HOUSE: Larger Than Life - Give Me My Remote : Give Me My Remote

HOUSE: Larger Than Life

January 17, 2011 by  

In 1992, Vice President Dan Quayle took the unusual step of turning a prime time television character into a Presidential Campaign issue. Mr. Quayle attacked the producers of CBS’ MURPHY BROWN for allowing Murphy, played by actress Candice Bergen, to become a single mother, “mocking the importance of fathers, by bearing a child alone, and calling it just another ‘life-style choice.’ ” If you are not old enough to recall the media firestorm ignited by these remarks, consider this analogy. It was as if House Speaker John Boehner accused Snooki of being the mastermind behind 9/11.

In a fitting role reversal, Candice Bergen joined the cast of HOUSE this week as Cuddy’s outspoken mother Arlene, and immediately chided her onscreen daughter for not living a Quayle-ific existence. By episode’s end, however, Bergen gave Arlene more than one note to play, and propelled the Huddy storyline forward without injecting sap or melodrama.

Considering the blanket of ads heralding Ms. Bergen’s arrival, the interplay between mother, daughter, and eccentric boyfriend was surprisingly limited. Arlene’s clinic-based ambush on “Greg” (after all, that IS his name) was a clever device by writer Sara Hess, following years of House getting the last word on his clinic patients. Cuddy’s response to her mother’s sneak attack offered the first of many quotable lines from this episode.

“This is what a relationship is. We average our misery.”

With ten words, Hess crystallized the backbone of many mature, committed marriages. If House & Cuddy are going to build an authentic partnership, viewers will need more than well-lit love scenes and witty banter to root for them. Love is often the motivation for compromise, and both characters offered support to their other half. House showed up for dinner, and performed the most chivalrous act of surreptitious sedation in the history of modern medicine. You may quibble with his tactics, but after Arlene interrogated Cuddy about House’s religious belief and declared, “I just don’t want Rachel growing up thinking you’re a slut,” Lisa’s boyfriend stood up for her. It was bold, funny, and the kind of romantic nod that only Hugh Laurie & Lisa Edelstein could pull off as emotionally satisfying.

Unfortunately, the Taubs are not experiencing the same bliss as House & Cuddy. Bolstered by the sudden fame of being Princeton Plainsboro’s poster boy for medical excellence, Dr. Taub appeared to be reconnecting with wife Rachel. They were pawing at each other like teenagers, even scheduling quickies in the exam room. Yet, something was deeply wrong. Chris Taub interpreted the message on his new billboards differently from the public. To the man on the street, Dr. Taub was the life-saving professional who could help you “Be Better.” But Taub could only see the flaws in his character, the imperfections that had triggered his infidelities. For Chris Taub, the man on those bus stop signs needed to “Be Better” as a husband, and he was not up to the task.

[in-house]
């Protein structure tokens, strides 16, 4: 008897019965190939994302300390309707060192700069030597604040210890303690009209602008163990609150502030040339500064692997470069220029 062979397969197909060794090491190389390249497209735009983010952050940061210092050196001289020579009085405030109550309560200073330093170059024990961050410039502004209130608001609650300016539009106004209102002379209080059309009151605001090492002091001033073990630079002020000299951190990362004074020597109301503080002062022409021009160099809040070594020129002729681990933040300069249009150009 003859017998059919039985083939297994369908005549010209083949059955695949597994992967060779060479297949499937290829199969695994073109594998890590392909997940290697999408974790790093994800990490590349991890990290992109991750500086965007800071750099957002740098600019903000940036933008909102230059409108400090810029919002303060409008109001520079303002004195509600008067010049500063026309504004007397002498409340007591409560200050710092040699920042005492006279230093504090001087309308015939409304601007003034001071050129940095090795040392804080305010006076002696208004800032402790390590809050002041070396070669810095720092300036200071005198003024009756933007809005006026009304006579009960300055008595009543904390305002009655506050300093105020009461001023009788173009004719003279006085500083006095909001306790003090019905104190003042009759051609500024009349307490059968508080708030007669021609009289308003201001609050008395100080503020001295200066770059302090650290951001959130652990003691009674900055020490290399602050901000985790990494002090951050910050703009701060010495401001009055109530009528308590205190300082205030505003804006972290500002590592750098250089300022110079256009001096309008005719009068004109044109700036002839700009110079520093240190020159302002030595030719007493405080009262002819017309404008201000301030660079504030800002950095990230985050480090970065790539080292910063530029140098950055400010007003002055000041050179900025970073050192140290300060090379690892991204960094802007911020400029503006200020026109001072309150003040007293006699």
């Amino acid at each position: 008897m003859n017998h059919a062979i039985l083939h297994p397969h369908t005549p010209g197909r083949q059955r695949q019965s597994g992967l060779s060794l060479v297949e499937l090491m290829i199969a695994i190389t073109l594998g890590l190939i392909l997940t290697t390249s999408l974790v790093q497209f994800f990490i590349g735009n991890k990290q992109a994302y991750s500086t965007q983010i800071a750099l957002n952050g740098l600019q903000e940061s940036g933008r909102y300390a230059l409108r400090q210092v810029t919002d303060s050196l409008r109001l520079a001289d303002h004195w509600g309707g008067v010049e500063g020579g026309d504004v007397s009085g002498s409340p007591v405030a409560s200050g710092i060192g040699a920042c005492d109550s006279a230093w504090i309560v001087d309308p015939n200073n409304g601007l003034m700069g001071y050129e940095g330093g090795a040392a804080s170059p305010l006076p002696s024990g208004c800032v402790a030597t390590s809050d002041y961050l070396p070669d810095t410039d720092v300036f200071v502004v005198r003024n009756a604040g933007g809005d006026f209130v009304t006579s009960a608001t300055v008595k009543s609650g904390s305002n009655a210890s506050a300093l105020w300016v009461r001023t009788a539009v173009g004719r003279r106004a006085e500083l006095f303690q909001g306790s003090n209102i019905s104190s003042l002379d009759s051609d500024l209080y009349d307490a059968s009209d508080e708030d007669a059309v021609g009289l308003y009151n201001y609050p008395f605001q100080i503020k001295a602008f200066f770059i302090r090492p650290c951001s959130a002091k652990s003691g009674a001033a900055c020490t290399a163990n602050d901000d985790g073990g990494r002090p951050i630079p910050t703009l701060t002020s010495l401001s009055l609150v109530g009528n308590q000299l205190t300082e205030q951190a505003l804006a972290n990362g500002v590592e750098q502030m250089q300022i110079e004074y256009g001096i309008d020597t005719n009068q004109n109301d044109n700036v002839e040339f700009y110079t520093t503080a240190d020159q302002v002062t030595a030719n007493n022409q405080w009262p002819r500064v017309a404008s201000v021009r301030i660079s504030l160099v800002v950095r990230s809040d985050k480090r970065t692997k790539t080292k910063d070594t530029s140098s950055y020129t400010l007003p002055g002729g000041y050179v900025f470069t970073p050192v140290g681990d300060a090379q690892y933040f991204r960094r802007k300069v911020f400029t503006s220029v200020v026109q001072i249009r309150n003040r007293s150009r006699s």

Eva, the patient’s wife, made the declaration that brought Taub to the brink:
“There’s nothing worse than loving someone who’s never going to stop disappointing you.”

Peter Jacobsen and Jennifer Foley have artfully played the roles of estranged husband and wife, and the sadness that accompanies the Taubs’ impending divorce is a tribute to their ability to communicate anger, mistrust, and frustration at low volumes. Their marriage did not dissolve under a thunderstorm of screaming matches or broken lamps. It disintegrated through the frowns and shrugged shoulders of two people who cannot live happily ever after, but do not know the first thing about living apart. I hope that this low decibel approach to interpersonal angst is not overlooked when Emmy nominations are released later this year.

This episode, perhaps more than any other in Season 7, stayed with me for hours after the credits rolled. It was flawlessly written, carefully shot, and emotionally engaging. I am looking forward to seeing how Mama Cuddy’s visit impacts the House/Cuddy dynamic, and curious to see what is next for Chris Taub as he deals with the consequences of his failures as a man.

There is much more to discuss, including Martha M. Masters’ continuing quest to uncover House’s sense of optimism, a mystery patient best known as Shaggy from the Scooby-Doo movies, and your theories about how/when Thirteen may return to Princeton Plainsboro, so I’ll turn the conversation over to you!

What are your thoughts on Candice Bergen’s first appearance? How did you react to the creative solution House used during dinner? Is Arlene’s presence a boost to the Huddy storyline, or another detour from the workplace stories? Were you surprised by Taub’s decision to begin divorce proceedings? Are you sympathetic to his situation, or is this karmic justice for his infidelities? I cannot wait for the discussion to begin, so let your voices be heard!

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12 Responses to “HOUSE: Larger Than Life”

  1. jonathan on January 17th, 2011 10:21 pm

    Candice was ok. i liked that she was one of those mothers that you envision terrible things happening to. lol. Evil Cuddy makes an appearance, no surprise there. Aunt Flo must have come to visit. Wilson was well, old and boring. House was more of scared puppy in this ep than before. so all in all, probably the best let down on tv to date. i can’t wait to watch next week and continue to see the show die and rot. its rather amusing. anyway off to watch “Skins” and “Doctor Who”.

  2. David on January 17th, 2011 10:24 pm

    Best episode in AGES.

  3. Erik Wilkinson on January 17th, 2011 10:37 pm

    Jonathan: I noticed your objections via Twitter. There’s no question that the show has experienced some missteps recently, but what are your primary concerns about the show? Not enough humor? Too much Huddy? I’m curious…